In recent years, my wife and I completed a few long distances hikes together, for instance:

  • Kungsleden from Nikkaluokta to Abisko, 105 km (Sweden)
  • Landmannalaugar to Skogar via Laugavegur and Fimmvörðuháls, 78 km (Iceland)
  • Svartárkot-farm to Herðubreiðarlindir, „Askja Trail“, 93 km (Iceland)
  • Ammoudari to Agia Roumeli through the White Mountains, 48 km (Crete, Greece)

We carried everything we needed for the entire trip (food, tent etc.) on our backs and refilled our water supplies where possible. We slept in our tent and used other shelters only in case of emergency. Thus, we were as self-contained as possible and had no problems with the more remote parts of the trips. Also, we carried no unnecessary bits and pieces.

Two years ago our daughter was born. In the first year, we though that it would not be a good idea to take her on a prolonged trip like those above. However, in the meantime she enjoys being outdoors a lot and also likes to be carried around in one of those kid carrier backpacks. Therefore, we thought that generally it could be possible to take her with us on a muti-day hike.

However, the child on one back leaves only one back free for all the rest of the stuff we need. And obviously, the equipment now also includes some diapers, a selection of toys and books, more clothes than before, an extra sleeping bag etc. Summarizing, it seems impossible to carry everything with two adults only.

We did some research and then started out this year in June to complete the West Highland Way (WHW) in Scotland (154 km from Milngavie to Fort William) together with our daughter. We chose the WHW for these reasons:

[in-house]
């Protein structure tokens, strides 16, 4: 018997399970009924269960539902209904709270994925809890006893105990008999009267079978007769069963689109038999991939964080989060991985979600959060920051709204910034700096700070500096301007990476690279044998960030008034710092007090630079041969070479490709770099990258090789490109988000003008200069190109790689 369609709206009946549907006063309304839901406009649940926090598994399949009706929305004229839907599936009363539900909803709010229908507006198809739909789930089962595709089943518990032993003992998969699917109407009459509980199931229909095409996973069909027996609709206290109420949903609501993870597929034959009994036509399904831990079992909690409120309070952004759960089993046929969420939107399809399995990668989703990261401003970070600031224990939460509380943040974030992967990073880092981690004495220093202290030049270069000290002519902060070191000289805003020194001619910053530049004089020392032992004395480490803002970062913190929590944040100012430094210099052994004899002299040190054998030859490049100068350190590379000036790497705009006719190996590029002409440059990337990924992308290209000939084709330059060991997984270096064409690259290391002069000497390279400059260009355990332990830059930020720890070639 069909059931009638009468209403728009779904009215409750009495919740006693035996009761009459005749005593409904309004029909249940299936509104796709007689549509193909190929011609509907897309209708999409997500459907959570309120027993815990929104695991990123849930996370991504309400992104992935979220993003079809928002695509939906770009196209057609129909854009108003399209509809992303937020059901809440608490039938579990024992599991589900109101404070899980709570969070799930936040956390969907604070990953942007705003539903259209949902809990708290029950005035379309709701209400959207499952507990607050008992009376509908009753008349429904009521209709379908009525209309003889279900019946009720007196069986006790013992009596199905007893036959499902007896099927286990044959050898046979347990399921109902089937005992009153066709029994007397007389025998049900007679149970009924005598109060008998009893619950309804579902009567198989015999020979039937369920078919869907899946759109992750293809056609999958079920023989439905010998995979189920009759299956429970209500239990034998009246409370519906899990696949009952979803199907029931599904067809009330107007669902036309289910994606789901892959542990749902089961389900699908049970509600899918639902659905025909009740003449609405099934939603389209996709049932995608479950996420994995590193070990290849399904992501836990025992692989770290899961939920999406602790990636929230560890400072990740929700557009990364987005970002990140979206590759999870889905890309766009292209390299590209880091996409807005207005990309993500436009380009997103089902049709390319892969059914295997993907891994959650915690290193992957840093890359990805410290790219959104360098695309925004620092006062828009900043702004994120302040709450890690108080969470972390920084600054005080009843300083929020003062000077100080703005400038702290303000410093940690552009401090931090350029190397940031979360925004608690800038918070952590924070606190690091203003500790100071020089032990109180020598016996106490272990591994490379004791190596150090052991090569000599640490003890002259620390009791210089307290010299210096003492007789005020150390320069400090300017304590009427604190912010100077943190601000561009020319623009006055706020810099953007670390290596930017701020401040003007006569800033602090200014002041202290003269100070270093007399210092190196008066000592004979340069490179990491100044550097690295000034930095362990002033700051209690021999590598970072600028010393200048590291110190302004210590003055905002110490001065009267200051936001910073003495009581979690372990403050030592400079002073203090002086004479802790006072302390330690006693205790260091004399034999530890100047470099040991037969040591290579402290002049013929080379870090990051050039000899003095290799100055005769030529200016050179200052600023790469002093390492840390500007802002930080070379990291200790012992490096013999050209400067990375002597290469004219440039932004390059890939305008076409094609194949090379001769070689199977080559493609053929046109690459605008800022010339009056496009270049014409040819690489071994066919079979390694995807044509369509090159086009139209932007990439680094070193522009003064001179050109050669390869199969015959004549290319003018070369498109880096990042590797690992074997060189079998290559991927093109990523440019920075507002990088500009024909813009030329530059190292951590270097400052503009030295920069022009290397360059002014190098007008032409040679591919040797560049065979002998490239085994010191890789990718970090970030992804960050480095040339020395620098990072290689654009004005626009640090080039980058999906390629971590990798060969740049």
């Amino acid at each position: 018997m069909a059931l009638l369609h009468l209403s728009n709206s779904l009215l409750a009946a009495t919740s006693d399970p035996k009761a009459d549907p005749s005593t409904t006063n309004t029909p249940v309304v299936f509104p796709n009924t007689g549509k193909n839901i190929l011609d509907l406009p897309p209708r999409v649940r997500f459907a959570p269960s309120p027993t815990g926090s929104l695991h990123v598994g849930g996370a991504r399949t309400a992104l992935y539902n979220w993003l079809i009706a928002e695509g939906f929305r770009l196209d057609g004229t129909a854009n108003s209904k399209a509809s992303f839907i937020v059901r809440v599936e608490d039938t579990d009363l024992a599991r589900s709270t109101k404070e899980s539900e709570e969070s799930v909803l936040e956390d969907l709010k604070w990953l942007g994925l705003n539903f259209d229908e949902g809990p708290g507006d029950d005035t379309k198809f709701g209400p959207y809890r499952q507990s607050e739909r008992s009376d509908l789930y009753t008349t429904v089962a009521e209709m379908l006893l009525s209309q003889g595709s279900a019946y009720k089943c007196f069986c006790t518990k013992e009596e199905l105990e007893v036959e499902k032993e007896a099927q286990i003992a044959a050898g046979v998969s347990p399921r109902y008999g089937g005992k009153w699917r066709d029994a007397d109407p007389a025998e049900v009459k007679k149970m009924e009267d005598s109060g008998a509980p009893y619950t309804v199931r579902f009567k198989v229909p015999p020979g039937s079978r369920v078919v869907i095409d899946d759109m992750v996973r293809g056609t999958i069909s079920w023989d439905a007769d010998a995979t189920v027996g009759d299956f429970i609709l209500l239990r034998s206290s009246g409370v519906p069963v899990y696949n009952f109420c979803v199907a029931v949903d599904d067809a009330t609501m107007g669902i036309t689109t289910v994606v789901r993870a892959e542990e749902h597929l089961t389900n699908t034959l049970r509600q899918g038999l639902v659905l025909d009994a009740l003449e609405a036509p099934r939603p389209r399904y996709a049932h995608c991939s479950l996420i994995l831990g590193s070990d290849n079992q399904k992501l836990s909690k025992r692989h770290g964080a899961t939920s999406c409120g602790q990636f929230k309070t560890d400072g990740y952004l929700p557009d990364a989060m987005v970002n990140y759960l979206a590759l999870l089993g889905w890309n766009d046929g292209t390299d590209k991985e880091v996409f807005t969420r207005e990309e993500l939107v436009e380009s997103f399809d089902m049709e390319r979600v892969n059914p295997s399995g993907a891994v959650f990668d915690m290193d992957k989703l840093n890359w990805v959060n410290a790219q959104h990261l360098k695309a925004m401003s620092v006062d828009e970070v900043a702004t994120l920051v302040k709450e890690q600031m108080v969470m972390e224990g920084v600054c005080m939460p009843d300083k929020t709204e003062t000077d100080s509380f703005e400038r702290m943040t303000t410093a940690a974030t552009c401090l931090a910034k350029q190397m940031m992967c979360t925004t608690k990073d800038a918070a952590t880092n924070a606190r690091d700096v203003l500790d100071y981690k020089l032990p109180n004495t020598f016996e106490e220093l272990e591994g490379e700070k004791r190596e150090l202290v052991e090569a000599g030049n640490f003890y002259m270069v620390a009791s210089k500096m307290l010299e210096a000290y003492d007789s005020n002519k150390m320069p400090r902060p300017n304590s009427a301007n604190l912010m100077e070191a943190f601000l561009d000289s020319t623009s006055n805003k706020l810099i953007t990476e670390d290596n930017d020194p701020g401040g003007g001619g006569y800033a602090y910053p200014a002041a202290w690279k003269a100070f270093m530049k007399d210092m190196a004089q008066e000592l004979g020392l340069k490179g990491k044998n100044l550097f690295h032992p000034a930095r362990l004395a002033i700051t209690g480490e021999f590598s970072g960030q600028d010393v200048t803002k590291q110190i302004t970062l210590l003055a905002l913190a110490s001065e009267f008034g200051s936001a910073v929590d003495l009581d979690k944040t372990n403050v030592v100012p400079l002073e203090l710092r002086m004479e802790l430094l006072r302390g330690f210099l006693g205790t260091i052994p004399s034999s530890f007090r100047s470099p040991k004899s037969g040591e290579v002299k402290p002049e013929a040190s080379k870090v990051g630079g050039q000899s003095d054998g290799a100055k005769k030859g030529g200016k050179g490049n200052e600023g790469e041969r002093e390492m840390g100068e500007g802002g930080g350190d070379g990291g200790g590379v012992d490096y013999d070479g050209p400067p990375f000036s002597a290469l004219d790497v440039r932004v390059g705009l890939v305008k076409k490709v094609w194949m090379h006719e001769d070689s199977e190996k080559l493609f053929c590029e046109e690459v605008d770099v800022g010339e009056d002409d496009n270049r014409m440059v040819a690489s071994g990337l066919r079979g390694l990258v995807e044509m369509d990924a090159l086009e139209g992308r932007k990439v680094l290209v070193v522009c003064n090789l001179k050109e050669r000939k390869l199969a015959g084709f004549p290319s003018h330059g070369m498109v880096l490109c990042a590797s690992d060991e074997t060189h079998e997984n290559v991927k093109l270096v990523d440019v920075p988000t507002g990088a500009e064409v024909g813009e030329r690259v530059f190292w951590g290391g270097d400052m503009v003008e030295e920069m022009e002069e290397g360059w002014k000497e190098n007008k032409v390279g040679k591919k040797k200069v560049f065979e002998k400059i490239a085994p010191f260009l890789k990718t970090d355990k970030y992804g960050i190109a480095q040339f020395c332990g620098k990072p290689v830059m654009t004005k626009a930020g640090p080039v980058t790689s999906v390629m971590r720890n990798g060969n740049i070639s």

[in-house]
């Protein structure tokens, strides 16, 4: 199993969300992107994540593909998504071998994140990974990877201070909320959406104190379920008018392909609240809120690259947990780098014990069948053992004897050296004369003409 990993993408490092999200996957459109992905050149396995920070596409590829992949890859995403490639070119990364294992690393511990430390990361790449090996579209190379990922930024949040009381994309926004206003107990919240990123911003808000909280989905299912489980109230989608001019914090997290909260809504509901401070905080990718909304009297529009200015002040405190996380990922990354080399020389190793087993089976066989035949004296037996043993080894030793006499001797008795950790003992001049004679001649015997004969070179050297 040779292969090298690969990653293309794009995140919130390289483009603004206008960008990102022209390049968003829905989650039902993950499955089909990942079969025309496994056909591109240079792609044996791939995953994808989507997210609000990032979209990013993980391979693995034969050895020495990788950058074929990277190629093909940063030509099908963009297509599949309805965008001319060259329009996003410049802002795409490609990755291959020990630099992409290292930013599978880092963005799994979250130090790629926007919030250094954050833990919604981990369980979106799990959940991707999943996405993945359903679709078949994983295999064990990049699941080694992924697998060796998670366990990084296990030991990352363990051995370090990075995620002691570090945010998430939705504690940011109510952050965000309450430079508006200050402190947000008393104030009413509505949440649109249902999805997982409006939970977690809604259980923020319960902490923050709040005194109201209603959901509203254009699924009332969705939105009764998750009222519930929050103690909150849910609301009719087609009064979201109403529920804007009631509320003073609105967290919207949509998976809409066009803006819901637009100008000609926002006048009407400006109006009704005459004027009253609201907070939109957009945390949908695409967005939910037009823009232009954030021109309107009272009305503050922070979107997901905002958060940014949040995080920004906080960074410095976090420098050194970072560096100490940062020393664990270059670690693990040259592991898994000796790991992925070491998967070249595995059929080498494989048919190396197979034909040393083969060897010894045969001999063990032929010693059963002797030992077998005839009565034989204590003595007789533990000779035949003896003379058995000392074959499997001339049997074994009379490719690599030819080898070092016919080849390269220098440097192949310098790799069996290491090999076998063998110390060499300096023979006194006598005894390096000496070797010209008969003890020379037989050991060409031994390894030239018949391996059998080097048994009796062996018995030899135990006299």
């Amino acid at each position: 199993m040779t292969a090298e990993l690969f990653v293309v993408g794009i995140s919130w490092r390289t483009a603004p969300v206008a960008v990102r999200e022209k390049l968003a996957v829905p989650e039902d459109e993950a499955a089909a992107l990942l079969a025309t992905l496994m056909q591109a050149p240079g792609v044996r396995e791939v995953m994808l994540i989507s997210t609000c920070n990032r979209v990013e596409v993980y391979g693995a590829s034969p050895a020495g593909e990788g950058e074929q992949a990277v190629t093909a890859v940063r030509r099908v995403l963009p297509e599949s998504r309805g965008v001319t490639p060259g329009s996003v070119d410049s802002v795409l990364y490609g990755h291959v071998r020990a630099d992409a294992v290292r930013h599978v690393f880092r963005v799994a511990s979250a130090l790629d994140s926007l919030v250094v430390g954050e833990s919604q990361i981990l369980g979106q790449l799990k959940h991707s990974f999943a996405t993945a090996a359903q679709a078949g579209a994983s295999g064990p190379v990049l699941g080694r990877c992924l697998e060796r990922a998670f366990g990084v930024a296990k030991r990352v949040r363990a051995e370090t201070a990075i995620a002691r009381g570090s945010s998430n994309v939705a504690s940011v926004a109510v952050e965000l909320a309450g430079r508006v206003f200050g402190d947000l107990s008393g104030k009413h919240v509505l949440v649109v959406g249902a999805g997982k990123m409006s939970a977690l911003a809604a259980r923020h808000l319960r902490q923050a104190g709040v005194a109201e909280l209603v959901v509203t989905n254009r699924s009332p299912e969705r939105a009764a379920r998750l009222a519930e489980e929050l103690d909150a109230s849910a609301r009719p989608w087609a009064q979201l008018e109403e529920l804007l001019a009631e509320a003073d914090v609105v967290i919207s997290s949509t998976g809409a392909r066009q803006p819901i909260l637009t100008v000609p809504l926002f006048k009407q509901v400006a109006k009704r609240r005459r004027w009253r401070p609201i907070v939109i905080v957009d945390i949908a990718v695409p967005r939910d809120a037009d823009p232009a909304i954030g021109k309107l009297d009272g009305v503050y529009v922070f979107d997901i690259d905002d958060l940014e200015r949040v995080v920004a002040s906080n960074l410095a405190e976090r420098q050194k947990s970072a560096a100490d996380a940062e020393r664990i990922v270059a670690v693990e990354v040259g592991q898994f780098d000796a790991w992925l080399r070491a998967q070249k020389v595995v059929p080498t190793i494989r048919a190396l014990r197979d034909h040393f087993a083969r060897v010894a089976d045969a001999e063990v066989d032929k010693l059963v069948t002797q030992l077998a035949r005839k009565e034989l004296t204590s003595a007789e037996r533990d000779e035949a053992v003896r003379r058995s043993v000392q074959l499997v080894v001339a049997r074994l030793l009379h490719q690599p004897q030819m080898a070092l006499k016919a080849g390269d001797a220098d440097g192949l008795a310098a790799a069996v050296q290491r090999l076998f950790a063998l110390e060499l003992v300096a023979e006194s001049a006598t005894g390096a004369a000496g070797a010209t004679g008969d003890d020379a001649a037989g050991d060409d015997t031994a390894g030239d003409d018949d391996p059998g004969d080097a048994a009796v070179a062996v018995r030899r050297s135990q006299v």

• You are near civilization on the entire trip, so if you need help, it is easy to find. Also if you want to abort the trip, buses and trains are within reach.
  • The total distance can easily be divided into stages which are not too long so that daily walking times and child-in-kid-carrier times are not too long. We had 9 days of walking and two rest days. We also took more breaks than we would have done walking without our daughter. We slept in the tent every night.
  • The path is well maintained and easy to walk without any major difficulties.
  • You can have your baggage transported along the whole way. We definitely made use of this option. This way, I carried our daughter (18 kg including herself, the carrier, clothes and shoes) and my wife carried water and food for the day. The rest was transported in two 80 L drybags by one of the baggage transfer companies.

Everything worked out surprisingly well and we finished the WHW exactly as planned. Also we have the impression that our daughter also liked the experience. That was really great!

Therefore, now I am looking for other options for the future which might be feasible with a small child that cannot walk the distance itself (so it is carried at least for parts of the way). What I wonder is particularly:

  • Has anybody here made experiences with long distance hikes with a small child?
  • Which long distance hikes can you recommend with a small child?
  • Are you aware of other routes which offer baggage transfer services similar to the WHW?
  • Are there any other realistic options apart from baggage transfer?
  • Which things did you consider to make the trip enjoyable for the child?
  • Is there anything else to consider from your point of view?
  • What could you do with two or more children?
  • 2